Updated: Feb 1, 2022
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Spinal stenosis is a common condition and one that you may have been diagnosed with or likely know someone who has. Spinal stenosis affects up to 250,000 to 500,000 Americans and this incidence increases with age.
Just what is spinal stenosis and do you have to worry?
DEFINITION OF SPINAL STENOSIS
Stenosis is the medical term for an abnormal narrowing or restriction of a body passage and this can happen anywhere in the body.
Spinal stenosis simply means there is a narrowing that is occurring in the spine, but there is more information that is defined by X-rays and MRIs which can be confusing, so let’s clear that up.
Vertebrae are the bones that make up the spinal column and there are 33 of them.
The spine is divided into 5 zones, each having their own number of vertebrae - cervical, thoracic, lumbar, sacral, and coccygeal.
Vertebrae have two major types “holes” or openings that play a role in spinal stenosis.
Central Canal-this is the main opening located in the middle of each vertebrae through which the spinal cord runs through.
Foramen-this second type of opening lie on both the right and left sides of each vertebrae through which the nerves (which branch off the spinal cord) exit the cord and travel down into our arms and legs. The area where a nerve travels through the foramen is called the nerve root.
Stenosis of the central canal results in decreased diameter of the central opening and subsequently loss of room for the spinal cord.
This decreased diameter causes compression on the spinal cord itself. The same happens to the nerve root in stenosis of the foramen.
Each vertebrae is denoted by the first letter of the zone it is in followed by the number of that vertebrae. In regards to spinal stenosis, its location will be described by the two levels that it is occurring between. This is referred to as the spinal segment.
Note: the coccygeal vertebrae are fused and not identified by individual levels.
The most common zones that spinal stenosis occurs in is the cervical and lumbar spines.
So, if you have been told you have right L3/4 foraminal lumbar spinal stenosis, it means that there is a narrowing of the right side foramen (site) in the lumbar spine (zone), occurring between the L3 and L4 vertebrae (level).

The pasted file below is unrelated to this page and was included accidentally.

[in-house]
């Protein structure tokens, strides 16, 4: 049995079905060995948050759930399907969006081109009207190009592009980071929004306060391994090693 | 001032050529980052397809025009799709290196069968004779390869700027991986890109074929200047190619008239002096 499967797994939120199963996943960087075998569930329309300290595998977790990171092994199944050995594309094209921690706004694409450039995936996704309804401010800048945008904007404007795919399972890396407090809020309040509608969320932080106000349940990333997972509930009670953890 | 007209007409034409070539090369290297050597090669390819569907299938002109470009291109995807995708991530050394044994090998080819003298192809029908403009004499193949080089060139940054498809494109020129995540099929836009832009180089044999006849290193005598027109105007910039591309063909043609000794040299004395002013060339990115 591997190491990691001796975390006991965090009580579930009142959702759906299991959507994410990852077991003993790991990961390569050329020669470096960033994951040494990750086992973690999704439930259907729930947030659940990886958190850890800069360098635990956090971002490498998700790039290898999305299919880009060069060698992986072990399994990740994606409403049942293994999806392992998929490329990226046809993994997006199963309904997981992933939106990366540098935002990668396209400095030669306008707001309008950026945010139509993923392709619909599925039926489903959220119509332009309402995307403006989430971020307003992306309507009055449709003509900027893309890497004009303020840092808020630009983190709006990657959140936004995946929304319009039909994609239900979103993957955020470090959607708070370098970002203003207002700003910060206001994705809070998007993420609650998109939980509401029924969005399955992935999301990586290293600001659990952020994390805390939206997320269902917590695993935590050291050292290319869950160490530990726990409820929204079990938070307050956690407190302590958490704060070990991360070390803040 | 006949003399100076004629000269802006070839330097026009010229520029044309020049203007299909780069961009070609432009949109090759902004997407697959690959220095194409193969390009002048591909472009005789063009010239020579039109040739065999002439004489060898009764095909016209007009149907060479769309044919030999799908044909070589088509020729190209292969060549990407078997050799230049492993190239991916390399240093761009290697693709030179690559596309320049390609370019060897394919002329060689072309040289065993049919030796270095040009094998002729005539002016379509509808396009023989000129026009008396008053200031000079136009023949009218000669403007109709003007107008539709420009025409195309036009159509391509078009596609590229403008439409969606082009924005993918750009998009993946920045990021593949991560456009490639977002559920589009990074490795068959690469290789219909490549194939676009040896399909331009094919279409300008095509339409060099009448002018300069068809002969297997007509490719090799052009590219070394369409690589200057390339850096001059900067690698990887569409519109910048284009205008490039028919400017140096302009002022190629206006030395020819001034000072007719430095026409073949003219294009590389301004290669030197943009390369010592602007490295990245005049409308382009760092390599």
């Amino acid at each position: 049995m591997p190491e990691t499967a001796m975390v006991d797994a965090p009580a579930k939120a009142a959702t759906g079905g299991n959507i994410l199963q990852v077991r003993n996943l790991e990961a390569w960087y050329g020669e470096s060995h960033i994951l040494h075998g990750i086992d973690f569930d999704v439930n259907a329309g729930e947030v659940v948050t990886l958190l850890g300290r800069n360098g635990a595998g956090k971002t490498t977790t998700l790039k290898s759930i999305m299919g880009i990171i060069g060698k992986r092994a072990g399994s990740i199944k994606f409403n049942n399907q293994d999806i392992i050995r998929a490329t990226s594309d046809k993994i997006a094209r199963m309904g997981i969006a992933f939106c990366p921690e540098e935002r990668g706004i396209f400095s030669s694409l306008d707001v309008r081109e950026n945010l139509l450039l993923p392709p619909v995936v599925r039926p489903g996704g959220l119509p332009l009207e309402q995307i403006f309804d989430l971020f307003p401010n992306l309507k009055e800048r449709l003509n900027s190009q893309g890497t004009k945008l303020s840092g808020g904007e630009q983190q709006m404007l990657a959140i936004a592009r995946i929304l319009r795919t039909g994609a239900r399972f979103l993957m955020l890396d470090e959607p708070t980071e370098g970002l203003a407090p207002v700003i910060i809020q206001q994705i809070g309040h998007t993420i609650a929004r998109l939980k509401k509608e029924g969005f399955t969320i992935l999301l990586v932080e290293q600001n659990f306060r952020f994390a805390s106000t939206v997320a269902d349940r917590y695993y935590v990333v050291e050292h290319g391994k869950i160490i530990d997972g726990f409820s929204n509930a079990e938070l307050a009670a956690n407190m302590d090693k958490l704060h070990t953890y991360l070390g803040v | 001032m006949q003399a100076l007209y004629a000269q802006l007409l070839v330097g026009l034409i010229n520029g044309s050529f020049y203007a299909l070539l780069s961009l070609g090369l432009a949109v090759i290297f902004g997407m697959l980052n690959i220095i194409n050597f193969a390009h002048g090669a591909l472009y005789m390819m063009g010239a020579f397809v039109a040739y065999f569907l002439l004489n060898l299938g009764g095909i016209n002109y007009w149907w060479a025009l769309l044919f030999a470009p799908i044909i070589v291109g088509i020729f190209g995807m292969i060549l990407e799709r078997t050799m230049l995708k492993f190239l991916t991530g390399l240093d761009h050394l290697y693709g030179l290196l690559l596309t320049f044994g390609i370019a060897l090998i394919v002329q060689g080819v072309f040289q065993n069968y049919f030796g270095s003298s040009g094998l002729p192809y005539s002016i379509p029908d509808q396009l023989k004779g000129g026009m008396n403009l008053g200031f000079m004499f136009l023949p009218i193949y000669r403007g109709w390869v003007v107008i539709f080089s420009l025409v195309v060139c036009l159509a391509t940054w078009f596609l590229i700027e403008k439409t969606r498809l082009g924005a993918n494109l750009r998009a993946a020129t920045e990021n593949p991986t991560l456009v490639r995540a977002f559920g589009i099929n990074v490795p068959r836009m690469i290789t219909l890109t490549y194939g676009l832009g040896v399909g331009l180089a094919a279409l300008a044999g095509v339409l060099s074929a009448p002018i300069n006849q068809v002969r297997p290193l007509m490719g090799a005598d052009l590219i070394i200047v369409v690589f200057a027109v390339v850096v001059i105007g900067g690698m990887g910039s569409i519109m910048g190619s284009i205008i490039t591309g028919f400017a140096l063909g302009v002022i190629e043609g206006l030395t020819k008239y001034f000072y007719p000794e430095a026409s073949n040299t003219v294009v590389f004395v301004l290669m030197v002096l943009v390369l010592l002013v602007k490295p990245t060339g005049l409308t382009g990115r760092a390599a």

Some people are born with a narrower canal then normal, however in the majority of cases of spinal stenosis there is something pushing into one of the openings in the vertebrae. These can include:
spinal ligaments that have thickened (and are taking up more space)
other spinal injuries
The most common of these are the first four: arthritis, bone spurs, thickened ligaments and herniated discs AND they usually go hand in hand. The reason for this is that these issues are related to wear and tear.
When we do things that increase forces over the spine and the spinal discs, the body responds accordingly. It creates inflammation over the joints resulting in arthritis. As arthritis progresses, it lies down more bone to try to protect itself resulting in bone spurs. The increased pressures cause the spinal discs to bulge and herniate. Finally, ligaments abnormally thicken as a way to deal with the increased forces.
None of these responses occur neatly and in an organized fashion, actually the body is in protection mode and will “build up” the tissue at the sites where there is the greatest forces. This can cause a haphazard combination of breakdown of tissues in some areas with a build-up of tissues in others. This lack of symmetry and excess tissue build up-whether bone, ligament, disc or all-can and does encroach on the openings in the vertebrae.
This in turn, puts pressure on the nerves and surrounding structures which contributes to the symptoms of spinal stenosis.
Since stenosis is related to impingement of the nerves and surrounding structures, the symptoms of stenosis follow this trend:
Pain or stiffness in neck (cervical) or low back (lumbar)
Numbness/tingling into the arms (cervical) or legs (lumbar)
Weakness of hands/grip strength or in legs
The symptoms will depend on the location and severity of the stenosis. It is also possible to have multiple levels of stenosis and in more than one zone of the spine. In this case, the symptoms related to all spinal levels affected may be present.
The most common tests that are given to diagnose spinal stenosis include:
X-ray-identifies bony changes and spurring
MRI-shows issues with ligaments, herniated discs and the presence of tumors, as well as where nerve roots may be experiencing impingement
CT scan-this is done if you are unable to have an MRI for medical reasons. This shows the presence of herniated discs, tumors, bone spurs, and outlines the spinal cord and nerve roots
There is actually no “gold standard” test for spinal stenosis and many diagnoses are done by the types of symptoms a person is having.
Spinal stenosis is typically defined as mild, moderate, or severe. This is diagnosed by taking measurements of the size of the openings (either central canal or foramen) on an MRI or CT scan.